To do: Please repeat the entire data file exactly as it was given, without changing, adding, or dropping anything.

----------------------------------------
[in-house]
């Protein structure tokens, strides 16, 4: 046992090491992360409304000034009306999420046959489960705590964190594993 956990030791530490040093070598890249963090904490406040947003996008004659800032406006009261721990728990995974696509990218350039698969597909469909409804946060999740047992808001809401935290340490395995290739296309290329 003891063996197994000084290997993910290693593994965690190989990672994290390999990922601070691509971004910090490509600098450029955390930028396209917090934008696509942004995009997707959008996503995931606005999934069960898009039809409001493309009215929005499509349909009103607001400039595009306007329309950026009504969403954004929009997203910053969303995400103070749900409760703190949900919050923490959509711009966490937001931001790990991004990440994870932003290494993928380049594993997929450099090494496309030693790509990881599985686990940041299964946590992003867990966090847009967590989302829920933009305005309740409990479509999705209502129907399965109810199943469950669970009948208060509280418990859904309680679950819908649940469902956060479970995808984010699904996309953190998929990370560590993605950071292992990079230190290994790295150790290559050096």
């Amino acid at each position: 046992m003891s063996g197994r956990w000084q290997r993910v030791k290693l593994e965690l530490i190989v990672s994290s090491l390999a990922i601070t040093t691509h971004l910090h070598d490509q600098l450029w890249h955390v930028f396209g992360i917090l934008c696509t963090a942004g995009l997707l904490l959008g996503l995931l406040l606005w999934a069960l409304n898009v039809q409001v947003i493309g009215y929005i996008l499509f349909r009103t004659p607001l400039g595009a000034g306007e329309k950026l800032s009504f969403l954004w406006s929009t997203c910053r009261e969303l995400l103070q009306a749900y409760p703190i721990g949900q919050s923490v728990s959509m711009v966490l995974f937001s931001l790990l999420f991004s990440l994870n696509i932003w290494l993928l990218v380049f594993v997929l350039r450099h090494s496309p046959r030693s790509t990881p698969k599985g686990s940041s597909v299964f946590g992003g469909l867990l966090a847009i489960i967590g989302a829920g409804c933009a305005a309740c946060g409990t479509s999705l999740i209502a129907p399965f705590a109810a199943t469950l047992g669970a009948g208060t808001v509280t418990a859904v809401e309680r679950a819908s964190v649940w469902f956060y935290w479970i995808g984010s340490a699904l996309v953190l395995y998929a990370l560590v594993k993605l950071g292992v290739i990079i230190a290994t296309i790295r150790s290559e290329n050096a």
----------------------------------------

[in-house]
């Protein structure tokens, strides 16, 4: 046992090491992360409304000034009306999420046959489960705590964190594993 956990030791530490040093070598890249963090904490406040947003996008004659800032406006009261721990728990995974696509990218350039698969597909469909409804946060999740047992808001809401935290340490395995290739296309290329 003891063996197994000084290997993910290693593994965690190989990672994290390999990922601070691509971004910090490509600098450029955390930028396209917090934008696509942004995009997707959008996503995931606005999934069960898009039809409001493309009215929005499509349909009103607001400039595009306007329309950026009504969403954004929009997203910053969303995400103070749900409760703190949900919050923490959509711009966490937001931001790990991004990440994870932003290494993928380049594993997929450099090494496309030693790509990881599985686990940041299964946590992003867990966090847009967590989302829920933009305005309740409990479509999705209502129907399965109810199943469950669970009948208060509280418990859904309680679950819908649940469902956060479970995808984010699904996309953190998929990370560590993605950071292992990079230190290994790295150790290559050096």
């Amino acid at each position: 046992m003891s063996g197994r956990w000084q290997r993910v030791k290693l593994e965690l530490i190989v990672s994290s090491l390999a990922i601070t040093t691509h971004l910090h070598d490509q600098l450029w890249h955390v930028f396209g992360i917090l934008c696509t963090a942004g995009l997707l904490l959008g996503l995931l406040l606005w999934a069960l409304n898009v039809q409001v947003i493309g009215y929005i996008l499509f349909r009103t004659p607001l400039g595009a000034g306007e329309k950026l800032s009504f969403l954004w406006s929009t997203c910053r009261e969303l995400l103070q009306a749900y409760p703190i721990g949900q919050s923490v728990s959509m711009v966490l995974f937001s931001l790990l999420f991004s990440l994870n696509i932003w290494l993928l990218v380049f594993v997929l350039r450099h090494s496309p046959r030693s790509t990881p698969k599985g686990s940041s597909v299964f946590g992003g469909l867990l966090a847009i489960i967590g989302a829920g409804c933009a305005a309740c946060g409990t479509s999705l999740i209502a129907p399965f705590a109810a199943t469950l047992g669970a009948g208060t808001v509280t418990a859904v809401e309680r679950a819908s964190v649940w469902f956060y935290w479970i995808g984010s340490a699904l996309v953190l395995y998929a990370l560590v594993k993605l950071g292992v290739i990079i230190a290994t296309i790295r150790s290559e290329n050096a």